Hidden in Plain Sight – how the Pancho Barnes Archive was saved!

After a mysterious blaze in November 1953 ravaged Pancho Barnes’ Happy Bottom Riding Club, word quickly spread that Pancho had lost ‘everything.’ Or so folks were told… It was true that she lost several buildings, two Dalmatians, aviation trophies and awards, priceless papers, photographs and many personal possessions and furnishings too numerous to list in the destructive fire. But like most rumors swirling around Pancho’s
Happy Bottom Riding Club, Pancho knew how to use it to her benefit. Afraid that whomever ‘burned her out’ would come after her again if they knew most of her personal papers survived, Pancho and a few close friends quickly and quietly set out to remove her remaining papers and files, most of which were stored in the diary, which was spared by the fire. Boxed and stored in an abandoned railcar out in the Mohave Desert, there the Pancho Barnes ‘archive’ was to sit – hidden in plain sight – for 50 years. Upon her death in 1975, Pancho Barnes left everything to her fourth husband, Mac McKendry, even though McKendry had remarried after their break-up. Upon Mac’s death in 1999, his heirs were from Mac’s previous (before Pancho) and subsequent marriages, and had no real tie to Pancho. The executrix of his estate had a 5-year window to find a suitable repository that would accept the archive ‘intact,’ and after five years, all items could be sold individually. That’s where we come in: After spending the last remaining months of the 5-yr. window trying to find a suitable buyer – institution or individual – time had run out on Pancho. So in order to preserve the amazing archive of Pancho Barnes intact, the only thing left to do was to bite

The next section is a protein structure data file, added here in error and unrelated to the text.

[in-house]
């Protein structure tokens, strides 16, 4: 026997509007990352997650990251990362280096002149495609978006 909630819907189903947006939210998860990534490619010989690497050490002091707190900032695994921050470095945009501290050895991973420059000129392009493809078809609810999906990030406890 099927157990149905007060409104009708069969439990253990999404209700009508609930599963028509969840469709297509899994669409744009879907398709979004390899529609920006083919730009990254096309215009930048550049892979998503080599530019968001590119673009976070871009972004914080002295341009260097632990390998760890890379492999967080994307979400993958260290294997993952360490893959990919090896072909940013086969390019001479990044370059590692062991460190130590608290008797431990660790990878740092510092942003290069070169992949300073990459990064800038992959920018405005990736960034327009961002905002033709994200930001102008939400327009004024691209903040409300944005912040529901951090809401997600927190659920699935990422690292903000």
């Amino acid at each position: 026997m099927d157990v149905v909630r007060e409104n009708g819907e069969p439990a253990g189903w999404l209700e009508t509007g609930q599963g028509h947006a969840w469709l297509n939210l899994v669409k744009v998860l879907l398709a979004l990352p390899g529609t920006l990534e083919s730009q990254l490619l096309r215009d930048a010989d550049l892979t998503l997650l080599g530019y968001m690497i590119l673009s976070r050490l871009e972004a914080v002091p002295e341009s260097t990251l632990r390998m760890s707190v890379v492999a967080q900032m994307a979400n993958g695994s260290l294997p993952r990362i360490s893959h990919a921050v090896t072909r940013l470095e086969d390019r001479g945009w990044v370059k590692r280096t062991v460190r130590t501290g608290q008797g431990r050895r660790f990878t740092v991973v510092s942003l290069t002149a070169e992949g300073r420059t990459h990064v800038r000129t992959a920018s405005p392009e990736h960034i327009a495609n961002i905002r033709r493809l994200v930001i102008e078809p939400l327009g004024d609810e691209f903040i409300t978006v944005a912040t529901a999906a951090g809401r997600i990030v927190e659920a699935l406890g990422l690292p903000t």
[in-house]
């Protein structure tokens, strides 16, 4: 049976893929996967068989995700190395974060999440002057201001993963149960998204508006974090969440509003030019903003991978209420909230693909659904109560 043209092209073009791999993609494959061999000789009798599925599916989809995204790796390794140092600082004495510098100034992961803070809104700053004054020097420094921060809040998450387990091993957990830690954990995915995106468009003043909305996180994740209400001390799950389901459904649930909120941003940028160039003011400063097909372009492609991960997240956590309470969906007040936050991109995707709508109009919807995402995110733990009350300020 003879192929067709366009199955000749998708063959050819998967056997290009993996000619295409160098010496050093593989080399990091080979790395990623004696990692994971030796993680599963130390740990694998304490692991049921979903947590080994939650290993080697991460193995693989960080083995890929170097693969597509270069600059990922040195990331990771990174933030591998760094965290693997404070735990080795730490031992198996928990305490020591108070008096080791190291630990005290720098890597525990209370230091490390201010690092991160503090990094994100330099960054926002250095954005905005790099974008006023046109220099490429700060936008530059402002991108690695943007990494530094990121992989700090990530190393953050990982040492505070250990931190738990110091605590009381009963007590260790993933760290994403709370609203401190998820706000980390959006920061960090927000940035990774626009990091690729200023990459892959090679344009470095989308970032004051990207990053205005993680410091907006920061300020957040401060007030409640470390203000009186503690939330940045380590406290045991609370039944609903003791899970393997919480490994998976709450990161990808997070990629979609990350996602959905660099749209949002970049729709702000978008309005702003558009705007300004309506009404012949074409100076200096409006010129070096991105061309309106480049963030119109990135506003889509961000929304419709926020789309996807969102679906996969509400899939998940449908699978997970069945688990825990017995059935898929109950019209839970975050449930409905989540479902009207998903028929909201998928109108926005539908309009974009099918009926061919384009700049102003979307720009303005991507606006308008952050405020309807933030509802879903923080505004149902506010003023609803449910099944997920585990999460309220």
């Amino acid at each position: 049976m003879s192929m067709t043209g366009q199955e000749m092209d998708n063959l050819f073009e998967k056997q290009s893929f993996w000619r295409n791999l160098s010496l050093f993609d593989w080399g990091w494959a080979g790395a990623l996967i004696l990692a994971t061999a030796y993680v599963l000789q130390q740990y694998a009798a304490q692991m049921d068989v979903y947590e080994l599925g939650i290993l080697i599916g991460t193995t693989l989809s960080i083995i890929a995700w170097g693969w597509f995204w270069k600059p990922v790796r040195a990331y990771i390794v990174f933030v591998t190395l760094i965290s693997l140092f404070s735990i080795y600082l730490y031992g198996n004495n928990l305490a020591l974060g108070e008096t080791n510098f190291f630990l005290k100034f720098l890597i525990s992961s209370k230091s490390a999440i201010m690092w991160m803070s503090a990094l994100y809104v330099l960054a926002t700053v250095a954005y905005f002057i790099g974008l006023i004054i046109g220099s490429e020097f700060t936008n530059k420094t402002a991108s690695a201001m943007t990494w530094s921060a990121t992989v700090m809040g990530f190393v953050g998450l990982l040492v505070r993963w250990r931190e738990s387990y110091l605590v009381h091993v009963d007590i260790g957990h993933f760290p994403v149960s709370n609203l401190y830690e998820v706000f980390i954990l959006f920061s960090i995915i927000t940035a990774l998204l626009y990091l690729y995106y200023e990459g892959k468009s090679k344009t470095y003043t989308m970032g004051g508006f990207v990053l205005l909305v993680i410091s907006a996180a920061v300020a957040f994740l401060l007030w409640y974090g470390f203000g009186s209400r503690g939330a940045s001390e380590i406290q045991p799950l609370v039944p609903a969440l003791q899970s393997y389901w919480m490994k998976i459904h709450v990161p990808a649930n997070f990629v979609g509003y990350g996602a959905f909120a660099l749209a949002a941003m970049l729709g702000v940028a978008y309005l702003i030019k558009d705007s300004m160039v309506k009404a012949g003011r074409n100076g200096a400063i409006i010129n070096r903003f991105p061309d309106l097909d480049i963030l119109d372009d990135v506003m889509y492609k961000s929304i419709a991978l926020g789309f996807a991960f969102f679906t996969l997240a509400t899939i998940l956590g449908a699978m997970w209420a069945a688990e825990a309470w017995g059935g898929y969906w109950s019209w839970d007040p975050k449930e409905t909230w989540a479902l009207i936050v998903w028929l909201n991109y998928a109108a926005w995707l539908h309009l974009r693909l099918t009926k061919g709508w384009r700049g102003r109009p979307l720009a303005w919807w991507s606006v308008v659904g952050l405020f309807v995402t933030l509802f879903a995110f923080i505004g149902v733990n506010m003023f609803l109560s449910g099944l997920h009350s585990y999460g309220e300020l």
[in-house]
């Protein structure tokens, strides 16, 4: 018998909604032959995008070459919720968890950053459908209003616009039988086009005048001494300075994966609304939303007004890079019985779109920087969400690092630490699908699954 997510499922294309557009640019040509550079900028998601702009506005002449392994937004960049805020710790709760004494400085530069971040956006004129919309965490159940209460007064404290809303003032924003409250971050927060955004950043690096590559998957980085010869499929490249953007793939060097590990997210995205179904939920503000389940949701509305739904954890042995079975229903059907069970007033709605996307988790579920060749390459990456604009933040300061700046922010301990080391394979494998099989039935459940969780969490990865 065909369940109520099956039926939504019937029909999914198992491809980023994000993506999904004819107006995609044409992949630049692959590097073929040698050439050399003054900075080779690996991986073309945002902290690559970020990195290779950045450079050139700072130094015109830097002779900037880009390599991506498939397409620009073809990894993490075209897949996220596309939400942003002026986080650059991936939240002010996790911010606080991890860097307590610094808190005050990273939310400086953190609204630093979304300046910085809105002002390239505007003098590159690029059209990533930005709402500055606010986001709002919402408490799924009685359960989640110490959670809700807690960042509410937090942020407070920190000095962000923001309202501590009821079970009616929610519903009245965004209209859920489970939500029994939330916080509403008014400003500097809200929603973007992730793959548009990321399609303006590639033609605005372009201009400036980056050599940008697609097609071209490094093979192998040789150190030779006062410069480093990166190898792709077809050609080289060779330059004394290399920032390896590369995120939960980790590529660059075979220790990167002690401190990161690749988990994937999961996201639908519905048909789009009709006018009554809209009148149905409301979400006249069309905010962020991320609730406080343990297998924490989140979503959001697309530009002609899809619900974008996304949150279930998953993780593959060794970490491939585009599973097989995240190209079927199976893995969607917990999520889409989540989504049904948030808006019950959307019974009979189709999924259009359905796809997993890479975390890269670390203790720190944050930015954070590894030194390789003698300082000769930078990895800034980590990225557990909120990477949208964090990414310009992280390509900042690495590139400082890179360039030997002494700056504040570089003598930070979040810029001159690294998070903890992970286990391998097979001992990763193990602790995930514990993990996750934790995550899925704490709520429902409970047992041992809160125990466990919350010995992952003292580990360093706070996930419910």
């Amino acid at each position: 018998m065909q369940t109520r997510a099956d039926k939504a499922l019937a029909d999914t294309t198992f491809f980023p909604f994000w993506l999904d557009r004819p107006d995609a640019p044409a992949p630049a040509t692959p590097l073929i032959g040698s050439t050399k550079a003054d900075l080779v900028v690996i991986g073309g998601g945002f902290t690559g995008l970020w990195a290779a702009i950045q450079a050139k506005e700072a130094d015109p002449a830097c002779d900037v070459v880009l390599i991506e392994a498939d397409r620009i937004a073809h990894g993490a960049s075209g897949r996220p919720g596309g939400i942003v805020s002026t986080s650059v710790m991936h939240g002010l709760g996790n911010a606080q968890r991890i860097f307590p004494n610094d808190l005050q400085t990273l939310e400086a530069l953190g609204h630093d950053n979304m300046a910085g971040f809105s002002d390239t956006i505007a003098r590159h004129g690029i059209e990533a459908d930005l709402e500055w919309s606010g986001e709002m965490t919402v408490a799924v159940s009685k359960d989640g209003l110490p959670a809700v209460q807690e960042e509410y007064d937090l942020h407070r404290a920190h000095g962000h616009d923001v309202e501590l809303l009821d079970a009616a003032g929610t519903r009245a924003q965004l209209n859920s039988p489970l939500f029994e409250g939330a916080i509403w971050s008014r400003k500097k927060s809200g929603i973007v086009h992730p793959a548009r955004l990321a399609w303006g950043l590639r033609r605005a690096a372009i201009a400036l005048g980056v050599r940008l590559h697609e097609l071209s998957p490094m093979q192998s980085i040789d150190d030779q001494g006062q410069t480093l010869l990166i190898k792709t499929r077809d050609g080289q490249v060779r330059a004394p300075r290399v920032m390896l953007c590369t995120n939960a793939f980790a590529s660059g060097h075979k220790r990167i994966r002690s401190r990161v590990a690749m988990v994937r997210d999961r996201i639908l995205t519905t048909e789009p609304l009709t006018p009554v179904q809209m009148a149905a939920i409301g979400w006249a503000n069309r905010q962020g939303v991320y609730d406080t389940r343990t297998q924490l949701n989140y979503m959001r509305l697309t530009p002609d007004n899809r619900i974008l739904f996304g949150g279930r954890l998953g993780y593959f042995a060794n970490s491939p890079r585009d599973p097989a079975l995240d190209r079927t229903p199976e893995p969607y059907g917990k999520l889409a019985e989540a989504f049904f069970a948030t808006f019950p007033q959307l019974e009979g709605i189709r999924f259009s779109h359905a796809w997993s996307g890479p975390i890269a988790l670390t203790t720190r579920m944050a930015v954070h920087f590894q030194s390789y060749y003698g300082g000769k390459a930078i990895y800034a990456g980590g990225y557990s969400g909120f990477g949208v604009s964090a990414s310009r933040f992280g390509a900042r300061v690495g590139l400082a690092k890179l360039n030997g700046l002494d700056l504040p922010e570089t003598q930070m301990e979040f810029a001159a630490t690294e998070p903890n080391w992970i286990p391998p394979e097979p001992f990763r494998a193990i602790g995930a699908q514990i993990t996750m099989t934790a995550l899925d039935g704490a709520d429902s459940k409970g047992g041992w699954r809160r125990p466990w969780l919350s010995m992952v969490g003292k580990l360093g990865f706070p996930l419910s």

the bullet and purchase it ourselves: otherwise it would be split up for
sale on eBay, in aviation auctions or in memorabilia sales. Her life story would be lost to the four winds. In addition to buying over 93 large boxes of archive materials,
we purchased all rights of publicity to the image and
likeness of Pancho Barnes, her signature and her myriad companies and ventures, most notably the Rancho Oro Verde name and the Happy Bottom Riding Club®. We are officially the Estate of Pancho Barnes. Now her signature, the Rancho Oro Verde name and Happy Bottom Riding Club® are now federally registered trademarks of Pancho Barnes Enterprises, Inc., along with many other companies (click here to see the list of company names). Six years later, we welcome you to the Pancho Barnes Trust Estate Archive, the ‘official’ Estate and archive of the great American character, Pancho Barnes!

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Dr. Louis F. D'Elia is the custodian of the Estate of Pancho Barnes and a Trustee of the Flight Test Museum Foundation at Edwards Air Force Base.